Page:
For showing that our whole pipeline works, we designed a quick experiment based on the steady-state visual evoked potentials (SSVEPs), where one of our team members was very patient, suffering through looking at a flickering checkerboard pattern over and over again (let’s hope he wasn’t dreaming about it afterward!). You can see the results in the following video (read below for detailed explanations):
The experiment consisted of a subject focusing on a flickering stimulus, whose frequency was changed between 10 Hz and 15 Hz by another person, depending on the desired kart direction. It is known that when a subject is focusing on a simple visual stimulus of a certain constant frequency (e.g. a flickering checkerboard), the power spectrum of the occipital EEG at that frequency and its higher harmonics have a significantly higher value than in the no-stimulus case. In other words, if you look at a stimulus of frequency 10 Hz, the neurons in your visual cortex start synchronously spiking in the same frequency. This interesting discovery was first described in  and in most cases does not depend on the volitional state of the subject (the subject only needs to passively focus on the stimulus), which means that it is not an active/intentional BCI paradigm.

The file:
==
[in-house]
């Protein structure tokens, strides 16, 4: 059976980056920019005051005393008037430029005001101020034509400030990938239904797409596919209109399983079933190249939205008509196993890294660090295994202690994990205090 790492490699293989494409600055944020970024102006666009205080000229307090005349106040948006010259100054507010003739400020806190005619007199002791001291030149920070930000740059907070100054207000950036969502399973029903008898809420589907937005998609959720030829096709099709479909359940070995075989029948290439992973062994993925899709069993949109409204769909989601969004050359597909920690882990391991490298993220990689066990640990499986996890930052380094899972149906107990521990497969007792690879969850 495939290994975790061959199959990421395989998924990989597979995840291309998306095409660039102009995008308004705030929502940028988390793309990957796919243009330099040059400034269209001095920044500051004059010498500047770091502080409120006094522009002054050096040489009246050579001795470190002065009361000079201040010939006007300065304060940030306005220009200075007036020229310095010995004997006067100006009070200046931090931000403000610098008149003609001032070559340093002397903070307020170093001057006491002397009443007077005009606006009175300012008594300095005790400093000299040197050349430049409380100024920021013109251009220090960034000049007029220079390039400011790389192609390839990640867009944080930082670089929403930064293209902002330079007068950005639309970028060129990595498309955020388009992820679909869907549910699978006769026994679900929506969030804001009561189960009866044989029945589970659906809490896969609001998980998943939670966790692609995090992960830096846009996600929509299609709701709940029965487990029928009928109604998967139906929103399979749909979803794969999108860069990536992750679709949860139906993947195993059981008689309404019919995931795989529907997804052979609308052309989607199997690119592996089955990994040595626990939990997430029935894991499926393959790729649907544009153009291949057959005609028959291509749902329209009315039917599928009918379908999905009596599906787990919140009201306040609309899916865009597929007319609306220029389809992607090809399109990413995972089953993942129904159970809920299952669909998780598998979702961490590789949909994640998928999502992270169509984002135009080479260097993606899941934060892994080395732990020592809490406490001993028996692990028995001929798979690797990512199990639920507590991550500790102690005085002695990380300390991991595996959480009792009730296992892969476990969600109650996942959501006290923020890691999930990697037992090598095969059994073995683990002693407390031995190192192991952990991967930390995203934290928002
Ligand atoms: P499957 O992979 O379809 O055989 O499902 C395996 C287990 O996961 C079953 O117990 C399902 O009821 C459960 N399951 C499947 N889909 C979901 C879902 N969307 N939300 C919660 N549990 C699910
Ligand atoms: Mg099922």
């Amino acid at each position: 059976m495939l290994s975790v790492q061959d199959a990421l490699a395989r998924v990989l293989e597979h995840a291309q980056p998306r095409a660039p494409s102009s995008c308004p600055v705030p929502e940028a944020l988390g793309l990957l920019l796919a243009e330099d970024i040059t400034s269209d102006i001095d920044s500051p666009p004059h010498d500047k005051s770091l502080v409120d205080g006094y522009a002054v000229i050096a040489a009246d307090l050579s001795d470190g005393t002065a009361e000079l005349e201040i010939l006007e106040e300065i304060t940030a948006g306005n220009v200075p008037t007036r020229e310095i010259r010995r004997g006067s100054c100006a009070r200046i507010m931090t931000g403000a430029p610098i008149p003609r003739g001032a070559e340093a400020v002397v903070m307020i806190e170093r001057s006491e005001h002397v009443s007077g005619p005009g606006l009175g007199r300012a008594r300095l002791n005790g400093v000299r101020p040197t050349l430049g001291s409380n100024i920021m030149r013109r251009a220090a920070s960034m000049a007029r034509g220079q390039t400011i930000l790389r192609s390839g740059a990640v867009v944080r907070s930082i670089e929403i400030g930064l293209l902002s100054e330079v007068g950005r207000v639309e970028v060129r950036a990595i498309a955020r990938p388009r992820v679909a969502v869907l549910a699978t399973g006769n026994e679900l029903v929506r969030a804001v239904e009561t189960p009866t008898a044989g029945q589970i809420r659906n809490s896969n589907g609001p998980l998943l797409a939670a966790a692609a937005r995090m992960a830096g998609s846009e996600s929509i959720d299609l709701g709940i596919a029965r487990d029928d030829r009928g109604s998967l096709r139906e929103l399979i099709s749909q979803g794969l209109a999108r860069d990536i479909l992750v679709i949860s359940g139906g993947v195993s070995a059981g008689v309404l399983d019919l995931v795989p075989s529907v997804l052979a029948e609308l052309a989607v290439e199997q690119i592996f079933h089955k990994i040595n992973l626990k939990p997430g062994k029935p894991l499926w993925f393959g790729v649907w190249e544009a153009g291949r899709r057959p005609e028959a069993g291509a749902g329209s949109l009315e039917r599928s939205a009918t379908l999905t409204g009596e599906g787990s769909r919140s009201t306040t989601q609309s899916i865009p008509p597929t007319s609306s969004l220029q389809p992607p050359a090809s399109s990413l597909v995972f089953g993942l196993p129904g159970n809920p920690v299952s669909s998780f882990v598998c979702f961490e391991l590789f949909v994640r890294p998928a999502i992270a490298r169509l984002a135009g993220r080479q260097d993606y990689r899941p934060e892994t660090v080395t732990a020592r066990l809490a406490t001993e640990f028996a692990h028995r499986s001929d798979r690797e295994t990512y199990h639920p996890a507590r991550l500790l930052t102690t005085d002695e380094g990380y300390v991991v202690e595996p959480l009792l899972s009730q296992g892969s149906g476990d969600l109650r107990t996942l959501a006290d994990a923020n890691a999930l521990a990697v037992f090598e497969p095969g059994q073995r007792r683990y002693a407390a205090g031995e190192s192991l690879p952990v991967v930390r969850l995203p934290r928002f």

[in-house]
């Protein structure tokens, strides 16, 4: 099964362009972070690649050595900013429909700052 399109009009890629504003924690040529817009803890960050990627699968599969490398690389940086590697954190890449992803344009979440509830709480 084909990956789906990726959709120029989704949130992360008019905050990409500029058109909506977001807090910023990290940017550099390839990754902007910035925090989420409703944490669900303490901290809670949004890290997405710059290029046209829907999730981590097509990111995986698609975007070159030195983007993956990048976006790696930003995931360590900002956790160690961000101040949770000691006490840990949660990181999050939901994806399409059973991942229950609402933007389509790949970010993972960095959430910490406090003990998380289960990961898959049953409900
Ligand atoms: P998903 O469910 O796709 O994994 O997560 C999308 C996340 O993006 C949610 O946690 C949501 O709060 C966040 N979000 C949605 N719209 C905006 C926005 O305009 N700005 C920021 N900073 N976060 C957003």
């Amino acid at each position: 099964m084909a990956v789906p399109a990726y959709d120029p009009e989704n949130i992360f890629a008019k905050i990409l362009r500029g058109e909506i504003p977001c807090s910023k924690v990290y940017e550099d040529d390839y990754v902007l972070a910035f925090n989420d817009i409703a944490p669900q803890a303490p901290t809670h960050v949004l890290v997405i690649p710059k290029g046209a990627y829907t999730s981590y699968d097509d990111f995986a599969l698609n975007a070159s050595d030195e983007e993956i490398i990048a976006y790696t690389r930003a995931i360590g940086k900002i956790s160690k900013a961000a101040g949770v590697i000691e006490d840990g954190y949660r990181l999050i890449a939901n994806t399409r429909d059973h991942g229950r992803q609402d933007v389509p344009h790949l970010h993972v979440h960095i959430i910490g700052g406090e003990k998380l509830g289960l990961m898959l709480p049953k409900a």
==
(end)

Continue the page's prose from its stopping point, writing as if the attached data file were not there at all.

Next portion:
Based on this central idea of the SSVEP paradigm, we designed a model in NeuroPype which computes the power of the 10 Hz and the 15 Hz frequencies and compares their normalized values (we only use the signals from the O1 and O2 electrodes for this). If the normalized 10 Hz power is significantly higher than the normalized 15 Hz power, we conclude that the subject is looking at the 10 Hz visual stimulus and send the “turn left” command to the game (a slightly adapted version of the Unity Kart Racing tutorial). If the 15 Hz power is significantly higher, then we send “turn right” and if there is no significant difference, then the vehicle just drives straight ahead.